Rikkyo Chaplain Ajuko Ueda - who is one of five women priests among the Nippon Sei Ko Kai's 200 clergy nationwide - assisted in hosting the delegation and a women's roundtable discussion with Phoebe Griswold during which topics included the Anglican Consultative Council's recent resolution calling for gender-equity in ministry and leadership, and the work of the United Nations Committee on the Status of Women. (Note: Related ENS coverage of the roundtable will follow in a separate story.)
Shared commitments to environmental protection were underscored during the delegation's October 21-22 visit the Kiyosato Education Experiment Project (KEEP), where some 1 million visitors annually share in programs of nature conservancy, farming education, and spiritual renewal. KEEP's large mountainside campus, established in 1940s by the late U.S. Episcopalian Paul Rusch, includes St. Andrew's Anglican Church, built to meld traditional Japanese and New England architectural styles. KEEP Chairman Akiyoshi Kato and executive director Minoru Masaki joined in welcoming the Presiding Bishop's delegation to the KEEP lodge, where dinner featured the same menu of bento-box delicacies served earlier this year when Japan's Emperor and Empress visited the compound. (Note: A separate ENS story will follow on KEEP.)
The Brotherhood of St. Andrew hosted the Presiding Bishop for an October 22 forum at KEEP, where leader John Y. Teranchi proclaimed Griswold an honorary member. The Presiding Bishop praised the work of the Brotherhood, noting that it had been founded in the cathedral chapel in Chicago, where he served as bishop from 1985 to 1997.
The Brotherhood of St. Andrew is among the active institutions in the Nippon Sei Ko Kai, which - in addition to its several schools - also operates St. Luke's International Hospital, now marking its 85th year of service to the Tokyo community. The Presiding Bishop visited the hospital October 21 and placed flowers on the chapel altar in a prayer service remembering the more than 108,000 who were killed in fire-bombings of Tokyo on March 10, 1945.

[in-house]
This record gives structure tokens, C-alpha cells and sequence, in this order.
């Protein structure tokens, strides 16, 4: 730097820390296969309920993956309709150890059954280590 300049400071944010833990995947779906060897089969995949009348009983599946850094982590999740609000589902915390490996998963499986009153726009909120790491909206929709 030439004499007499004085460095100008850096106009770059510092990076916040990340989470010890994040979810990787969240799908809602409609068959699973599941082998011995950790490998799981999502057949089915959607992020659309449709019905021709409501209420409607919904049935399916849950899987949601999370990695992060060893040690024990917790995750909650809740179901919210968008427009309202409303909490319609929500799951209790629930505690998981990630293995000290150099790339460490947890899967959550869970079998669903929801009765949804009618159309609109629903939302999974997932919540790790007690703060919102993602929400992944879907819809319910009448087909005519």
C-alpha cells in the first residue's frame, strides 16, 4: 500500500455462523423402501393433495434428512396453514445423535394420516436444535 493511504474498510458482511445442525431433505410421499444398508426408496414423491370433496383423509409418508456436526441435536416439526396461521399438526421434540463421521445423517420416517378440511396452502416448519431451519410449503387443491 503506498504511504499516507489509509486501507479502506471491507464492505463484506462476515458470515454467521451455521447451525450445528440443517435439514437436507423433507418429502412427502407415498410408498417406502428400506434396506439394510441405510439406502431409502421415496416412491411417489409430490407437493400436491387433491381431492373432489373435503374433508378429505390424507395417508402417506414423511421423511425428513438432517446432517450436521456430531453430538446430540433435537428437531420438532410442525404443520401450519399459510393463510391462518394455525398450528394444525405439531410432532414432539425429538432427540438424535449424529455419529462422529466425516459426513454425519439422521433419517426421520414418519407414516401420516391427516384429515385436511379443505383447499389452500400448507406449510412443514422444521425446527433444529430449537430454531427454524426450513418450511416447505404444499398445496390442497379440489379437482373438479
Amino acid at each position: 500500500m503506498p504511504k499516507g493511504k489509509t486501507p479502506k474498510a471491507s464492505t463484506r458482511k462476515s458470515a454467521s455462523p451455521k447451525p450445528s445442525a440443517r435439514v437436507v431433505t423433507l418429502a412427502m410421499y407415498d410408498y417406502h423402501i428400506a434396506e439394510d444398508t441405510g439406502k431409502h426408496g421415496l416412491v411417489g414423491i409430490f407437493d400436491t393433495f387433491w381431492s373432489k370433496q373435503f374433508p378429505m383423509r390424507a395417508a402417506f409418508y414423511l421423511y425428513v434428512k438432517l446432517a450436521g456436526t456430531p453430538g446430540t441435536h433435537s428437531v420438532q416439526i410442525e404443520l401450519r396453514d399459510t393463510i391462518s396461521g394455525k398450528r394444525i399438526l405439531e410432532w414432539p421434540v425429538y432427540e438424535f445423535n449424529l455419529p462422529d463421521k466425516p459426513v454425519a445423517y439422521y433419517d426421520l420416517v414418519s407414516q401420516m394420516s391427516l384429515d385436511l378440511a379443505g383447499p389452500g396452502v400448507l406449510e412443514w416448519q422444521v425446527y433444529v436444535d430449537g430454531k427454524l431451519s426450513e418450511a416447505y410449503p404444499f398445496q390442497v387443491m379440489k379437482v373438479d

Based in Tokyo, the Nippon Sei Ko Kai includes more than 20,000 members in 11 dioceses: Hokkaido, Tohoku, Kita-Kanto, Tokyo, Yokohama, Chubu, Kyoto, Osaka, Kobe, Kyushu, and Okinawa.
These dioceses' bishops, who comprise the Nippon Sei Ko Kai's House of Bishops, met with Griswold October 20 at Tokyo's St. Andrew's Church, which serves as a cathedral for the diocese. The bishops told Griswold of recent initiatives, including their study of the Anglican Communion's Windsor Report, and echoed their conclusion that the world's Anglicans can move forward productively amid differences and diversity.
In dialogue with the bishops - and with a group of seminarians October 21 at Tokyo's Central Theological Seminary - Griswold addressed issues currently confronted by Anglicans worldwide, including support for a two-state solution to conflict in Israel-Palestine, and continuing dialogue about the ministries of homosexual persons in the church.
"Though we in the Episcopal Church live with strains and tensions, as do other provinces of the Communion as well, they are not anywhere near as severe as news reports might suggest," Griswold told the seminary forum moderated by the school's dean, the Rev. Barnabas Seki.
"The overwhelming reality of the Episcopal Church is what I call the 'diverse center,' men and women of differing points of view, including bishops, who see the mission of the church, and its ministry of reconciliation, as their primary focus," Griswold said.
"True reconciliation has very little to do with whether we agree or disagree," he added. "It has everything to do with whether we truly wish to discern the presence of Christ in one another beyond our divisions and varying opinions."
Citing the example of Christ's dual humanity and divinity, Griswold said that Anglican orthodoxy has historically been "able to contain the paradox of two apparently contradictory things being true at once."
Griswold said the church's "willingness to live difficult and demanding questions in an open and mutually respectful way is a characteristic of Anglicanism at its best."
Canon Robert Williams is the Episcopal Church's director of communication. Also traveling with the Presiding Bishop and Mrs. Griswold are Barbara Braver, assistant to the Presiding Bishop for communication; the Rev. Canon Brian Grieves, the Episcopal Church's director of peace and justice ministries, and Margaret Larom, the Episcopal Church's director of Anglican and Global Relations.
Article from ENS By Bob Williams